After the British abandoned Boston, their next move was unclear. The Continentals believed that the next attack would either hit Canada, New York City, or the Southern colonies.
It is worth noting that new General Charles Lee was appointed to each of these commands. He became the early Revolution's troublesh...
If Charles Lee was alive today, he would be considered a master networker.
That guy knew EVERYBODY.
As we’ve seen in prior episodes, Charles was pals with a few kings and kings-in-waiting like Stanislaus of Poland, Frederick I of Prussia and his son, future king Frederick Wilhelm, as well as Holy Roman Emperor Joseph II. He wasn’t a fan of King George III, but still managed to get a meeting with him.
Like any modern-day Wa...
Major General Charles Lee was a complainer.
It didn’t start when he joined the Continental Army in 1775. Charles was predisposed to crabbiness. His father was a British major general and his mother was descended from landed gentry. He was the youngest child, and the only son to survive to adulthood. A place of stature had been carved out for Charles, and he meant to have it.
He pursued a career in the British Army and served ...
Was George Washington truly America's indispensable man?
John Adams thought so, and lots of later historians agreed. Washington had the qualities the country needed at the time - dignity, gravitas, and integrity. He was perceived to be above the kind of petty squabbles that would doom the newborn republic.
But things very nearly didn't go his way. After his defeat at the Battle of New York in 1776, the war, and wi...
I’m trying to figure out who REALLY killed Huey Long.
Don’t worry. Your favorite history podcast hasn’t suddenly turned into a true crime show. Neither has this one.
There are few viable ways to stop a dictator. Julius Caesar and a disturbingly large number of Roman emperors were assassinated in order to end their reigns. Benito Mussolini’s execution and subsequent “corpse dragged through the streets of Milan and hung upside...
Huey Long was losing political control of Louisiana, thanks to the Depression-era policies of the new President. Federal jobs, which were literal lifesavers, were given to Huey's opponents.
Huey's own dictatorial behavior was costing him support among the people of the state, so he took his show on the road, appealing to masses of poor Americans and fueling the fire for a 1936 presidential run.
FDR's Justice Department starte...
We're counting down to number one - the biggest historical trainwreck of all time.
Can you guess who it is?
Check out the Beyond The Big Screen Podcast at the link below.
Douglas MacArthurSubscribe to History's Trainwrecks
Support this show http://supporter.acast.com/historys-trainwrecks.
I love a good trainwreck. I mean, who doesn’t?
One day, historian and podcaster Steve Guerra, host of the Beyond the Big Screen Podcast, asked me what I call The Big Question: of all the trainwrecks you’ve studied so far, who is on your top ten list of all time?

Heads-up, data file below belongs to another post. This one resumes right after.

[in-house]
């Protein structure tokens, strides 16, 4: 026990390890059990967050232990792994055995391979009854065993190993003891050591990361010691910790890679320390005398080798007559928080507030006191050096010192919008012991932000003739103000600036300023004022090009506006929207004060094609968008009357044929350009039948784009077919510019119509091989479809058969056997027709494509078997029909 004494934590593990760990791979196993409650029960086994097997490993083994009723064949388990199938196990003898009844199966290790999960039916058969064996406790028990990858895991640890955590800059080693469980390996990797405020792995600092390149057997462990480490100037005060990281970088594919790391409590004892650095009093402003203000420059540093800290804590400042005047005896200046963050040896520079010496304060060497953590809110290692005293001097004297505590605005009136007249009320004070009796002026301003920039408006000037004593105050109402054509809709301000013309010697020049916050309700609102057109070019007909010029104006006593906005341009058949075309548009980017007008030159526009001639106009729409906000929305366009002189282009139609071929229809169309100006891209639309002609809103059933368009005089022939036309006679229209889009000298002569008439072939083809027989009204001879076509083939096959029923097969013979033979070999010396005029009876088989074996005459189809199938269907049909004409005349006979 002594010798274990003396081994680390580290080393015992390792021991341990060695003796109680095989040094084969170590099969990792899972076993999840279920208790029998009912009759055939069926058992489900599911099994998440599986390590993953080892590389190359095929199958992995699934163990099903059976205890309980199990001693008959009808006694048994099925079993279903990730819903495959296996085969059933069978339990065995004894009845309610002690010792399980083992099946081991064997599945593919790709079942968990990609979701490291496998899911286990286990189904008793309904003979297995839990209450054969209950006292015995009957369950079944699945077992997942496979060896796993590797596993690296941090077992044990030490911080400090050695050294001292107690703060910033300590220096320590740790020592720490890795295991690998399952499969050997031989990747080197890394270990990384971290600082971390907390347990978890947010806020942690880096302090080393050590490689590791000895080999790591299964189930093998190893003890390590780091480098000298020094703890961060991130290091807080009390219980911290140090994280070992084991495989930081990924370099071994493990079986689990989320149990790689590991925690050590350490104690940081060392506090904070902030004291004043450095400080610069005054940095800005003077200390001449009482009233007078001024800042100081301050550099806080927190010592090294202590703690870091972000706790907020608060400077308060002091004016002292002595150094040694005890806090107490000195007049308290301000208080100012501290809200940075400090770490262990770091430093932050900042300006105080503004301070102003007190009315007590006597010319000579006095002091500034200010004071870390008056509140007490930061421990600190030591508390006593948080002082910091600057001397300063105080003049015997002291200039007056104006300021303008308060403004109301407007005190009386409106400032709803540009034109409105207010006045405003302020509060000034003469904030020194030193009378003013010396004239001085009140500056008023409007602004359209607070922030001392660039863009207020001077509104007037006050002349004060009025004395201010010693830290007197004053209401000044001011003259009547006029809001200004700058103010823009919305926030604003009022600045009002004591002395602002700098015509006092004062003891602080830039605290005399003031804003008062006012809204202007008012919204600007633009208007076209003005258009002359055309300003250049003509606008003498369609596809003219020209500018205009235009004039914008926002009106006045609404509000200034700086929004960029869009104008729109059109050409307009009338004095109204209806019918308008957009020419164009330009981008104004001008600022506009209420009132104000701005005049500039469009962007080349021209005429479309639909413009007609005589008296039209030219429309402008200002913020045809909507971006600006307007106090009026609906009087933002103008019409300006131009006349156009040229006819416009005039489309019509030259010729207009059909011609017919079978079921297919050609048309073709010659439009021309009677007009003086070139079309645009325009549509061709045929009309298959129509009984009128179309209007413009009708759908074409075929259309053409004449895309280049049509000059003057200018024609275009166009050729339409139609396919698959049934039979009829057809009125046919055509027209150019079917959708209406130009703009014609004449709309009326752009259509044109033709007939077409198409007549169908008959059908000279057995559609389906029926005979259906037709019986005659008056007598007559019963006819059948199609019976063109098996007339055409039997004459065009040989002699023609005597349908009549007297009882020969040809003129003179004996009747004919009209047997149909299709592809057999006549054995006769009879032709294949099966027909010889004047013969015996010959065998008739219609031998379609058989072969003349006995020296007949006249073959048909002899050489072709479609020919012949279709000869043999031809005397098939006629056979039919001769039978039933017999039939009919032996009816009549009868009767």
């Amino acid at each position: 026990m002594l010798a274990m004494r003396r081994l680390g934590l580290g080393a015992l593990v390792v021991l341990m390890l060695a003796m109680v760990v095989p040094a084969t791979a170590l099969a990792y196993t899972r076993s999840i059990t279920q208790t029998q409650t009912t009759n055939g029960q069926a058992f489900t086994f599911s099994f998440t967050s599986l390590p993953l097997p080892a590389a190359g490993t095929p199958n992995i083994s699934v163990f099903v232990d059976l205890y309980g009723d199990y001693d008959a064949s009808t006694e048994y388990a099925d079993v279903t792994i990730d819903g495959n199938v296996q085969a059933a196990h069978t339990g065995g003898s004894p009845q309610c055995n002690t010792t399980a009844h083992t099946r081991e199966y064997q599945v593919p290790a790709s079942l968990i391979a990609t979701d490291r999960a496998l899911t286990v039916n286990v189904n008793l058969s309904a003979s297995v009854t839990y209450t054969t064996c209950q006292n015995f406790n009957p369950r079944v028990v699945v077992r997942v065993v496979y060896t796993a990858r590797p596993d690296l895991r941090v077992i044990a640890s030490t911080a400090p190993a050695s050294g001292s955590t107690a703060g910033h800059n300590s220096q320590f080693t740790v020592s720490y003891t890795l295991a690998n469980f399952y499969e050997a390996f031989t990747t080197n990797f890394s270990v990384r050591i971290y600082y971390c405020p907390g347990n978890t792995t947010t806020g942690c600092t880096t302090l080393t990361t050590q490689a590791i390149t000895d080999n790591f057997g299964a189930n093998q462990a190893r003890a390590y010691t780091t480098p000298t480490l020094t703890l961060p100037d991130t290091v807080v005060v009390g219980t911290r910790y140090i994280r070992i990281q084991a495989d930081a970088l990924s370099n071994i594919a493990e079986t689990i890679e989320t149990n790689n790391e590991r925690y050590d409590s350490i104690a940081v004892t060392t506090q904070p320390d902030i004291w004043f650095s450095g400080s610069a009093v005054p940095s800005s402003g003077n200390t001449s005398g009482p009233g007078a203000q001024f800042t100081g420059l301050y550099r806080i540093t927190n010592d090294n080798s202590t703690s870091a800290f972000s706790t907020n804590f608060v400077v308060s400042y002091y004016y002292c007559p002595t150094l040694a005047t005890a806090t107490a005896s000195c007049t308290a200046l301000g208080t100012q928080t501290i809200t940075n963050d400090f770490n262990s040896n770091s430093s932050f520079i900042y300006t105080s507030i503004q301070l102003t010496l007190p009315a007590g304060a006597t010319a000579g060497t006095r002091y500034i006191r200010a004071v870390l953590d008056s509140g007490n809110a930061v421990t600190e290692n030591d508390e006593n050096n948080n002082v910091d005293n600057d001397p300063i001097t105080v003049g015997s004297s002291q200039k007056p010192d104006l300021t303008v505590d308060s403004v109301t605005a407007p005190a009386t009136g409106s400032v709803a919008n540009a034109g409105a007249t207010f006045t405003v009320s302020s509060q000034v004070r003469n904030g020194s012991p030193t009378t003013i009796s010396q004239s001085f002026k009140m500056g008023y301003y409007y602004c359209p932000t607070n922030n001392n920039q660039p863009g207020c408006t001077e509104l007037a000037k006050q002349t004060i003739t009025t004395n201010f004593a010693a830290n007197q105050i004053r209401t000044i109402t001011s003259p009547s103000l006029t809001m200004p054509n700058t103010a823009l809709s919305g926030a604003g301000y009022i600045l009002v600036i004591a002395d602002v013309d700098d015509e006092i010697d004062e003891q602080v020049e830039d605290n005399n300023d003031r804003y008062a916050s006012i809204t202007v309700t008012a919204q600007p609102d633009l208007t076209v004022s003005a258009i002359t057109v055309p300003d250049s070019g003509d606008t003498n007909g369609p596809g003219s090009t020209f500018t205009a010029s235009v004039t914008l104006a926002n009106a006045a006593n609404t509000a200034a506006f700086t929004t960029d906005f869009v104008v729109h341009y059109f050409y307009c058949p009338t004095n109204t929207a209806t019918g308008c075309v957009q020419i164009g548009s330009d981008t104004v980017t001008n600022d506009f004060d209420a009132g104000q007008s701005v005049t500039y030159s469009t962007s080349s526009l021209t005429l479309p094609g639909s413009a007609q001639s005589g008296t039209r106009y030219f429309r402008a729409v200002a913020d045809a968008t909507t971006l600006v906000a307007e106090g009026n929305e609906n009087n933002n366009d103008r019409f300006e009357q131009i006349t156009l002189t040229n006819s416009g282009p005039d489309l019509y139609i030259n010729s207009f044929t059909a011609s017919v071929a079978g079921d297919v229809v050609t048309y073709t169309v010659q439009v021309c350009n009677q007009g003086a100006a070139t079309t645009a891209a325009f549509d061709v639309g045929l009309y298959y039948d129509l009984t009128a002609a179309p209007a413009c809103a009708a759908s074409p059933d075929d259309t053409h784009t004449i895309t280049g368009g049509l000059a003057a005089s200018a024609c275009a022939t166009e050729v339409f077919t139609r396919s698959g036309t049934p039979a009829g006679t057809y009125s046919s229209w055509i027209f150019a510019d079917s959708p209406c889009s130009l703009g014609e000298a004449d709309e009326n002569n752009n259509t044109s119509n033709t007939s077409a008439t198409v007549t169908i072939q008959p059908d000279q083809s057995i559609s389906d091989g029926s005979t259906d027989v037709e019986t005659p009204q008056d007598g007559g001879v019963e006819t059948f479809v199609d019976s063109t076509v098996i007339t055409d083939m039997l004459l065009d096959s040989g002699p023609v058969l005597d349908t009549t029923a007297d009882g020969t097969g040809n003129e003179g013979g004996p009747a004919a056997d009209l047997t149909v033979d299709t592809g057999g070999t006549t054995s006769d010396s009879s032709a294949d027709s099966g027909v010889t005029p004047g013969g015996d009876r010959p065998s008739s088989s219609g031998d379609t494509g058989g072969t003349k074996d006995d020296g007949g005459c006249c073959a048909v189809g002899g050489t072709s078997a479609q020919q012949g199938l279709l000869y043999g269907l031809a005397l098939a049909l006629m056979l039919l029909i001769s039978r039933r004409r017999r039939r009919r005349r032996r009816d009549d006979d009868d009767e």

It gave us the opportunity to better define a historical trainwreck, and it got us thinking about who wasn’t on the list and who should be.
Long time listeners of ...
Huey Long was the bull in the United States Senate’s china shop.
He stormed into the world’s greatest deliberative body in 1932 after it had already been in session for two months. In a room full of men in dour blue suits, Huey wore “flashy brown tweeds, beautiful white shirts of the finest fabric with his monogram embroidered on one sleeve, a bright red silk necktie, and, according to one chastising reporter, ‘a handkerchief re...
The most famous American in the world was about to have one of the worst days of his life, and everyone who was anyone in London wanted to be there to see it.
Benjamin Franklin had been summoned to the Cockpit, a room King Henry VIII had once used for cockfighting, to appear before the King’s Privy Council in late January 1774. His ostensible purpose for being there was to deal with a petition sent by the Massachusetts colony to...
As you surely know by now, I love history. I always have. If you do too, you know that studying history invariably leads to learning about politics.
It’s inescapable. The Greek city-states, the rise and fall of the Roman Empire, monarchies and religious wars, the Enlightenment that led to the establishment of constitutional democracies, the growth of superpowers.
Regionalism and factionalism and schisms and wars. If you ...
Current and classic episodes, featuring compelling true-crime mysteries, powerful documentaries and in-depth investigations.
If you can never get enough true crime... Congratulations, you’ve found your people.
NFL.com's "Around the NFL" crew (Gregg Rosenthal, Dan Hanzus and Marc Sessler) break down the latest football news, with a dash of mirth.
If you've ever wanted to know about champagne, satanism, the Stonewall Uprising, chaos theory, LSD, El Nino, true crime and Rosa Parks, then look no further. Josh and Chuck have you covered.
Listen to 'The Bobby Bones Show' by downloading the daily full replay.